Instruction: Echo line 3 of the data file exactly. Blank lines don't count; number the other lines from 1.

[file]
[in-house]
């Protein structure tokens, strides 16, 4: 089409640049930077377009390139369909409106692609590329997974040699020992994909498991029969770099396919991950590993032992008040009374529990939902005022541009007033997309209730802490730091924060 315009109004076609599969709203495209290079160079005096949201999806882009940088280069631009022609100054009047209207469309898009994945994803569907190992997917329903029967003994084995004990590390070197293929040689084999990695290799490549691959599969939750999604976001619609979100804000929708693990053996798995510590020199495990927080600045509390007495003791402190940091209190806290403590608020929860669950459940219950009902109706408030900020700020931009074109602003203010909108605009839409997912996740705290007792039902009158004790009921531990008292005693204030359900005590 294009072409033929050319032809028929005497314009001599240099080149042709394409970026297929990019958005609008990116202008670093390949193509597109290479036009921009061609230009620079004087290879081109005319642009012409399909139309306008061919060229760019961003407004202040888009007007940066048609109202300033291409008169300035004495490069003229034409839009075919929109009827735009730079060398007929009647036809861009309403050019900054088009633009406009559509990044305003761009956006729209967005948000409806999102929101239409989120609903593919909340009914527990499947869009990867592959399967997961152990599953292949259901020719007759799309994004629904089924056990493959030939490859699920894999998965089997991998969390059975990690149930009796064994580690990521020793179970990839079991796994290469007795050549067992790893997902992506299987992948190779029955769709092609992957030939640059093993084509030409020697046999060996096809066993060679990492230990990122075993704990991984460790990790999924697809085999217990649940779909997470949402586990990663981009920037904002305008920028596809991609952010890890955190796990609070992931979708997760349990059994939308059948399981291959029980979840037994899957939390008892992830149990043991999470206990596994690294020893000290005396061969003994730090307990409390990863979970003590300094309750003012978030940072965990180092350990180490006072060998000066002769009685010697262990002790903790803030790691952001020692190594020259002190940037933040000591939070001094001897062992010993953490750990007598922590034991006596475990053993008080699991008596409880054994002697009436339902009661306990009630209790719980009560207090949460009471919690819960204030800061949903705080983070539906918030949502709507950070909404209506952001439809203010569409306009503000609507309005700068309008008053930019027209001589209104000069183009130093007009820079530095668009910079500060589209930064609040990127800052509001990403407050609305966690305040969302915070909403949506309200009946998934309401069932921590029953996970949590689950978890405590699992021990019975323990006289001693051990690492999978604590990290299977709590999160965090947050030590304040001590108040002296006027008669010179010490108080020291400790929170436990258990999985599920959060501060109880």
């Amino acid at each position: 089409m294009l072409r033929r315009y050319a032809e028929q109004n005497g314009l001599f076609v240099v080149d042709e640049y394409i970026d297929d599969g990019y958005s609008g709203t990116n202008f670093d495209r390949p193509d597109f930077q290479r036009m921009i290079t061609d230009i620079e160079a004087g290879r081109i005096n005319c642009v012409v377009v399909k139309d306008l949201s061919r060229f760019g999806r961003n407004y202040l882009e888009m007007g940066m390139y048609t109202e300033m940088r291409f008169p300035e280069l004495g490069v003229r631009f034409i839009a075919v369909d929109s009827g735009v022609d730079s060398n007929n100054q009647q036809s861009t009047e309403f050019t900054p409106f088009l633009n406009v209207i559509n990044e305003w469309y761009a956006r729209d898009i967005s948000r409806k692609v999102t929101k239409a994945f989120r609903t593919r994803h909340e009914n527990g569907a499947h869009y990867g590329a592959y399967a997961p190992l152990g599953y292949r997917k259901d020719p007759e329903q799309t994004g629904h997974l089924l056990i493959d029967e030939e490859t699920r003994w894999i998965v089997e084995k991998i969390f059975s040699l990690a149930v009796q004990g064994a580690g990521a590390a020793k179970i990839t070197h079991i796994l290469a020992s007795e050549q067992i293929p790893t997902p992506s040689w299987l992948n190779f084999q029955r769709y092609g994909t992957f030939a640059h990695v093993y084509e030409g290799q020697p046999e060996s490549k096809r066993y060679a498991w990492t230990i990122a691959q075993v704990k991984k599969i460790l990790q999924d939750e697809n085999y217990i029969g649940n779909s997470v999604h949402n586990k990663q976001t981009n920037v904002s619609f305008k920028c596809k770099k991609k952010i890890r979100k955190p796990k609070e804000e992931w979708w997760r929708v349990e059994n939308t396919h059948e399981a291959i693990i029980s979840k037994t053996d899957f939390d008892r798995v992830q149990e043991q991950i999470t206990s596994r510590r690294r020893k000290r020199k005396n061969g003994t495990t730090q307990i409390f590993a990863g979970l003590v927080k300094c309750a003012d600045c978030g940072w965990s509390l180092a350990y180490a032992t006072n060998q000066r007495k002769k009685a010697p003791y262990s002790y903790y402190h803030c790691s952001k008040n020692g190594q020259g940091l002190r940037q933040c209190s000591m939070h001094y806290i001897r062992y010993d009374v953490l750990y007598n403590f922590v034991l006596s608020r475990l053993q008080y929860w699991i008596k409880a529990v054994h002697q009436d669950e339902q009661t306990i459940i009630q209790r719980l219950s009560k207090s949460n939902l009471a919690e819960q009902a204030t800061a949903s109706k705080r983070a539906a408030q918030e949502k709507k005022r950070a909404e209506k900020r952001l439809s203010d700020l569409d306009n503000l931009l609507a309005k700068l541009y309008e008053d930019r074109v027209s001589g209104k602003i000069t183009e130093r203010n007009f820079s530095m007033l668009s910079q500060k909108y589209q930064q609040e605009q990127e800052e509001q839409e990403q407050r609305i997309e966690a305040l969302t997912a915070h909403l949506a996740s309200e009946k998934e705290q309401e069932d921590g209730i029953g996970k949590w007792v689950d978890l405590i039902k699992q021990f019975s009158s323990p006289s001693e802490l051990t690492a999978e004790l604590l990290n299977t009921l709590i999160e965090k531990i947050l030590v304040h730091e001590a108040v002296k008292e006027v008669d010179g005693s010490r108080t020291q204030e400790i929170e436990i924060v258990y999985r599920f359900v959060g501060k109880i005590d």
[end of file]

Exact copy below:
């Amino acid at each position: 089409m294009l072409r033929r315009y050319a032809e028929q109004n005497g314009l001599f076609v240099v080149d042709e640049y394409i970026d297929d599969g990019y958005s609008g709203t990116n202008f670093d495209r390949p193509d597109f930077q290479r036009m921009i290079t061609d230009i620079e160079a004087g290879r081109i005096n005319c642009v012409v377009v399909k139309d306008l949201s061919r060229f760019g999806r961003n407004y202040l882009e888009m007007g940066m390139y048609t109202e300033m940088r291409f008169p300035e280069l004495g490069v003229r631009f034409i839009a075919v369909d929109s009827g735009v022609d730079s060398n007929n100054q009647q036809s861009t009047e309403f050019t900054p409106f088009l633009n406009v209207i559509n990044e305003w469309y761009a956006r729209d898009i967005s948000r409806k692609v999102t929101k239409a994945f989120r609903t593919r994803h909340e009914n527990g569907a499947h869009y990867g590329a592959y399967a997961p190992l152990g599953y292949r997917k259901d020719p007759e329903q799309t994004g629904h997974l089924l056990i493959d029967e030939e490859t699920r003994w894999i998965v089997e084995k991998i969390f059975s040699l990690a149930v009796q004990g064994a580690g990521a590390a020793k179970i990839t070197h079991i796994l290469a020992s007795e050549q067992i293929p790893t997902p992506s040689w299987l992948n190779f084999q029955r769709y092609g994909t992957f030939a640059h990695v093993y084509e030409g290799q020697p046999e060996s490549k096809r066993y060679a498991w990492t230990i990122a691959q075993v704990k991984k599969i460790l990790q999924d939750e697809n085999y217990i029969g649940n779909s997470v999604h949402n586990k990663q976001t981009n920037v904002s619609f305008k920028c596809k770099k991609k952010i890890r979100k955190p796990k609070e804000e992931w979708w997760r929708v349990e059994n939308t396919h059948e399981a291959i693990i029980s979840k037994t053996d899957f939390d008892r798995v992830q149990e043991q991950i999470t206990s596994r510590r690294r020893k000290r020199k005396n061969g003994t495990t730090q307990i409390f590993a990863g979970l003590v927080k300094c309750a003012d600045c978030g940072w965990s509390l180092a350990y180490a032992t006072n060998q000066r007495k002769k009685a010697p003791y262990s002790y903790y402190h803030c790691s952001k008040n020692g190594q020259g940091l002190r940037q933040c209190s000591m939070h001094y806290i001897r062992y010993d009374v953490l750990y007598n403590f922590v034991l006596s608020r475990l053993q008080y929860w699991i008596k409880a529990v054994h002697q009436d669950e339902q009661t306990i459940i009630q209790r719980l219950s009560k207090s949460n939902l009471a919690e819960q009902a204030t800061a949903s109706k705080r983070a539906a408030q918030e949502k709507k005022r950070a909404e209506k900020r952001l439809s203010d700020l569409d306009n503000l931009l609507a309005k700068l541009y309008e008053d930019r074109v027209s001589g209104k602003i000069t183009e130093r203010n007009f820079s530095m007033l668009s910079q500060k909108y589209q930064q609040e605009q990127e800052e509001q839409e990403q407050r609305i997309e966690a305040l969302t997912a915070h909403l949506a996740s309200e009946k998934e705290q309401e069932d921590g209730i029953g996970k949590w007792v689950d978890l405590i039902k699992q021990f019975s009158s323990p006289s001693e802490l051990t690492a999978e004790l604590l990290n299977t009921l709590i999160e965090k531990i947050l030590v304040h730091e001590a108040v002296k008292e006027v008669d010179g005693s010490r108080t020291q204030e400790i929170e436990i924060v258990y999985r599920f359900v959060g501060k109880i005590d």